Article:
The wife was out of town visiting her sister, and the boy was along for the ride, leaving me with a couple of quiet days to work, catch up on sleep, and rejuvenate.
Many would ring in a bachelor throwback with a can of Pringles, a bag of beef jerky, and an all-you-can-watch buffet of Netflix reruns. My usual approach looks like nothing of the sort, and perhaps smacks of the paradoxical. In my ironic little ethos, resting is accomplished by participating in any number of adventures that will inevitably make me as tired as possible. And on this particular occasion, I was feeling up for a particularly good beating. So I gave my good friend (and fellow BlinkPacking blogger) Ian a jingle.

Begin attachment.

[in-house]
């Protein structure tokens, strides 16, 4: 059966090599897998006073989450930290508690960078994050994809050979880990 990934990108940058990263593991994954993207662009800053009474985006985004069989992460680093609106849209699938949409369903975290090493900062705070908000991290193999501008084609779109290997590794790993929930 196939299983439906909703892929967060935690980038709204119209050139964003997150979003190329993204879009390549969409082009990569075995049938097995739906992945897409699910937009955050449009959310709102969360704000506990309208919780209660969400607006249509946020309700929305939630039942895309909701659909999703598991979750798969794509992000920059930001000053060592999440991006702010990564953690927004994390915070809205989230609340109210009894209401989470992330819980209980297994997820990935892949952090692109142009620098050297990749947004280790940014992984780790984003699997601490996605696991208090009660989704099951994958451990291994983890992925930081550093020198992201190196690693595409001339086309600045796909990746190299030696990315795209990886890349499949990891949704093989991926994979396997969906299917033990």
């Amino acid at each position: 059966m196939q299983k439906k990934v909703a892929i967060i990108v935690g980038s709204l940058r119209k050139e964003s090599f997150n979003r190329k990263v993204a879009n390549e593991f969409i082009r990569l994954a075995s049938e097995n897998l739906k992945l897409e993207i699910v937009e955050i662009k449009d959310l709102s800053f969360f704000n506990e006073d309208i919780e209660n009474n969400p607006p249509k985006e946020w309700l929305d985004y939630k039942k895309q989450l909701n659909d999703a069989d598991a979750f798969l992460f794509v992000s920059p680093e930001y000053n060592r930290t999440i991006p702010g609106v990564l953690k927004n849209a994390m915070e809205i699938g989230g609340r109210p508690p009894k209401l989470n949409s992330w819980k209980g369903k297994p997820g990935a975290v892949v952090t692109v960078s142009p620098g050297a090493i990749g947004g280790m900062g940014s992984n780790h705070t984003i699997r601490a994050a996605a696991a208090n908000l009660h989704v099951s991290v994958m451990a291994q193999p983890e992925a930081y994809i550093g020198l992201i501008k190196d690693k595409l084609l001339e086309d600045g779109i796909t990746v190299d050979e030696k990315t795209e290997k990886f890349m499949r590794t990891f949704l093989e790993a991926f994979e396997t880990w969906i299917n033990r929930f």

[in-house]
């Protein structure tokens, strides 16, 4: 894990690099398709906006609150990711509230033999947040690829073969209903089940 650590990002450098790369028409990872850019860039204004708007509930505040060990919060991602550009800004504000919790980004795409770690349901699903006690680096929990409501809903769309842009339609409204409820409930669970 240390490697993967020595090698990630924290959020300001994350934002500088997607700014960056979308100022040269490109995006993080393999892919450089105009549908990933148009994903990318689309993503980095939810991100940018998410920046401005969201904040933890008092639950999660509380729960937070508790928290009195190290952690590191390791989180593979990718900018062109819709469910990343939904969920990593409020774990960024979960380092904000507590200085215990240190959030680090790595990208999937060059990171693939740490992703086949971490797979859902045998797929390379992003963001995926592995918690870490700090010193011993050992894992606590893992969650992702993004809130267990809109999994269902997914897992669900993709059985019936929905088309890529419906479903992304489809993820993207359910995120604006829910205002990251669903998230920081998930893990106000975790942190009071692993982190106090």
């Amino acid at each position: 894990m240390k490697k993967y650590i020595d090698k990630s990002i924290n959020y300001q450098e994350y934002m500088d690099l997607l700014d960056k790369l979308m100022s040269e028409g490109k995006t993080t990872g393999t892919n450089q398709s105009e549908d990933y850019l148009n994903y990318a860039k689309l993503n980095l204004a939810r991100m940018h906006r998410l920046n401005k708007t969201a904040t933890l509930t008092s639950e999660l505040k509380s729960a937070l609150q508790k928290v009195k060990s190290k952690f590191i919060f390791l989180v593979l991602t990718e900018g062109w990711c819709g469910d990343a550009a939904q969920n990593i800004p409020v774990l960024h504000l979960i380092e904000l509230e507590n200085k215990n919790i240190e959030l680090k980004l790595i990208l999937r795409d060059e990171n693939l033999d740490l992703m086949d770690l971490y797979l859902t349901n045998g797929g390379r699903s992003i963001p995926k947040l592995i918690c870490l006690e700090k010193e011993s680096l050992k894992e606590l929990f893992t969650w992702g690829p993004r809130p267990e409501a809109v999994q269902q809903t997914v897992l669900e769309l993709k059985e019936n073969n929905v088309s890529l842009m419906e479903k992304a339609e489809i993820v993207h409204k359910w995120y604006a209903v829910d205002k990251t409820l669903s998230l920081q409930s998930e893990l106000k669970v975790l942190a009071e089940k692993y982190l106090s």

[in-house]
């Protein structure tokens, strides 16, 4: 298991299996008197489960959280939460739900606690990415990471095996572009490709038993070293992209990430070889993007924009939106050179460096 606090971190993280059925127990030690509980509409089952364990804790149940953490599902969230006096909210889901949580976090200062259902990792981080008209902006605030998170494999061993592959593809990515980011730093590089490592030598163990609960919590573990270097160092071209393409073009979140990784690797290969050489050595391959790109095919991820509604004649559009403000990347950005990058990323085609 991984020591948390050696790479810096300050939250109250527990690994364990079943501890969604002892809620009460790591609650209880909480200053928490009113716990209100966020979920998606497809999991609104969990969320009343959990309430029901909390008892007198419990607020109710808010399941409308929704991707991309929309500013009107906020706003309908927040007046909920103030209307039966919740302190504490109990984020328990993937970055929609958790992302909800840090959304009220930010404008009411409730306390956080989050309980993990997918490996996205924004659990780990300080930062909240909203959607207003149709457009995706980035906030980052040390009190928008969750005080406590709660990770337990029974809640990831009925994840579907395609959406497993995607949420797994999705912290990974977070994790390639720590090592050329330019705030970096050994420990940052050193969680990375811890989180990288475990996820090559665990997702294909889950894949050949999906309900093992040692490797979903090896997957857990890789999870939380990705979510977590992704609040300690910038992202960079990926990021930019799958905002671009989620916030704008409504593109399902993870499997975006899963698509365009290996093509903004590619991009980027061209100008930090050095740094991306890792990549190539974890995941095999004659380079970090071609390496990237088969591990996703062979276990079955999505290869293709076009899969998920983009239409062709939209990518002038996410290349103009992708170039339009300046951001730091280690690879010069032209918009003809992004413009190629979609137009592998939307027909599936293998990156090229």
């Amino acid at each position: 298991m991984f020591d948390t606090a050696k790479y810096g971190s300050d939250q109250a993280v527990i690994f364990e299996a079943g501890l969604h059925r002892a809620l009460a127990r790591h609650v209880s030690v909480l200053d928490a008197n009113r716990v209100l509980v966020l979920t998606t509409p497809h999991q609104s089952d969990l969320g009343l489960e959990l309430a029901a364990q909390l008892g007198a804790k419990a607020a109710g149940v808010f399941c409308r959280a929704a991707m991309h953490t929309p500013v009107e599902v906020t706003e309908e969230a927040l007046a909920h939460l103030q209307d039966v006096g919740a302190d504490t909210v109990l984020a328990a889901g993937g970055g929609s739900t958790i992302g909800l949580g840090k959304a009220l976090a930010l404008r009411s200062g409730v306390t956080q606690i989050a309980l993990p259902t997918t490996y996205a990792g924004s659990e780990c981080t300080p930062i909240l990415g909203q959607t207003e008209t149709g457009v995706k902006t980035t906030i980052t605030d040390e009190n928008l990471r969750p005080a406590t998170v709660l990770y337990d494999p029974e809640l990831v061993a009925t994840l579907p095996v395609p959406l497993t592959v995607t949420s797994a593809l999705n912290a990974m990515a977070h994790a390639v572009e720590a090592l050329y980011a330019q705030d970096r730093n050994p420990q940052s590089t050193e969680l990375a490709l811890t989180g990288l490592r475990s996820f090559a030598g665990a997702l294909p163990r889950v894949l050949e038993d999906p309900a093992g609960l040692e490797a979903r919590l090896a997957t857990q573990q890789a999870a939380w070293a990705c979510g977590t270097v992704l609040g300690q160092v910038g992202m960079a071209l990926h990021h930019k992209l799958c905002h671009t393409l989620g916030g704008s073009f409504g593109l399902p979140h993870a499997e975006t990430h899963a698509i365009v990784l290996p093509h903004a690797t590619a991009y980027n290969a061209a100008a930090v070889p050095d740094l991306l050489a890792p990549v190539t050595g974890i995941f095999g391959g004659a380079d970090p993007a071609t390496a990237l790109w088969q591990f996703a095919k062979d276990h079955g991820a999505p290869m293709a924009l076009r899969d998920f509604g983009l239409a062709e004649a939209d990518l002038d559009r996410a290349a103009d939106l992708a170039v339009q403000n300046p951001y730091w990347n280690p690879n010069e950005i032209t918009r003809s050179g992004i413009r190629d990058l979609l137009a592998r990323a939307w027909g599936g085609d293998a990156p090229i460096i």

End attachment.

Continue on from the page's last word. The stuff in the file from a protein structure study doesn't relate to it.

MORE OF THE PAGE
“Would you like to…” I began to ask, and before even hearing what was on offer, Ian responded with an emphatic, “Yes!” Turns out he was agreeing to a mountain road trip for a hike, and I knew that with Ian on board, the day would not disappoint.
A quick snapshot: Ian likes to run. Not pansy 5Ks, not a little jog on a treadmill. The guy signs up for 50K trail runs, and finishes them. He is in fact so into running that his latest purchase of Vibram-soled shoes cost just slightly less than the net worth of his wife’s car. Priorities. My overnight bus trips to faraway cities feel epic to me, but are only cute getaways when compared to the 36 hour, drive-all-night-until-you-reach-the-other-coast Ian-esque road extravaganzas. If I am a student of adventure, Ian is the professor, and clearly I have much to learn.